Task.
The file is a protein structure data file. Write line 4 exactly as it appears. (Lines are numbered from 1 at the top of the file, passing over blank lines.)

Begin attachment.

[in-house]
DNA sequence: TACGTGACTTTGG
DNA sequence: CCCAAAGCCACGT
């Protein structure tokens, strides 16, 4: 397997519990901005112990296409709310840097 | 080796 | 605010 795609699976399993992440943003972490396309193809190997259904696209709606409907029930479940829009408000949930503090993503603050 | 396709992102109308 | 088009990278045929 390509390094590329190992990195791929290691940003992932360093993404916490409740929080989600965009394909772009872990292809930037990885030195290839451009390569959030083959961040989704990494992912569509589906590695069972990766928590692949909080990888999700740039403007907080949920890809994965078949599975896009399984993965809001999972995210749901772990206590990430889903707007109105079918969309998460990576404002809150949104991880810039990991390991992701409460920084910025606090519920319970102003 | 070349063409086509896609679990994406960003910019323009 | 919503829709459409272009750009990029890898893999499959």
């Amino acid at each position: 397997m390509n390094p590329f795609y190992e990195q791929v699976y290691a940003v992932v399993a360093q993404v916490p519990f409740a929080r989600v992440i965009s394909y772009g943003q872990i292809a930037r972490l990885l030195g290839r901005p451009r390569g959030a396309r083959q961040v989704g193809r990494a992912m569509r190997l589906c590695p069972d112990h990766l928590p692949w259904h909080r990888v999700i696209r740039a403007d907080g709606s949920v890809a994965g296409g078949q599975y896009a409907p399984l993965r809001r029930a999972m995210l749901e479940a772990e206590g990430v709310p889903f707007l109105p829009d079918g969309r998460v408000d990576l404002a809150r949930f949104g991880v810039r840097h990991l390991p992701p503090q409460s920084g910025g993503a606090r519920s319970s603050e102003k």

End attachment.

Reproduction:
């Protein structure tokens, strides 16, 4: 397997519990901005112990296409709310840097 | 080796 | 605010 795609699976399993992440943003972490396309193809190997259904696209709606409907029930479940829009408000949930503090993503603050 | 396709992102109308 | 088009990278045929 390509390094590329190992990195791929290691940003992932360093993404916490409740929080989600965009394909772009872990292809930037990885030195290839451009390569959030083959961040989704990494992912569509589906590695069972990766928590692949909080990888999700740039403007907080949920890809994965078949599975896009399984993965809001999972995210749901772990206590990430889903707007109105079918969309998460990576404002809150949104991880810039990991390991992701409460920084910025606090519920319970102003 | 070349063409086509896609679990994406960003910019323009 | 919503829709459409272009750009990029890898893999499959």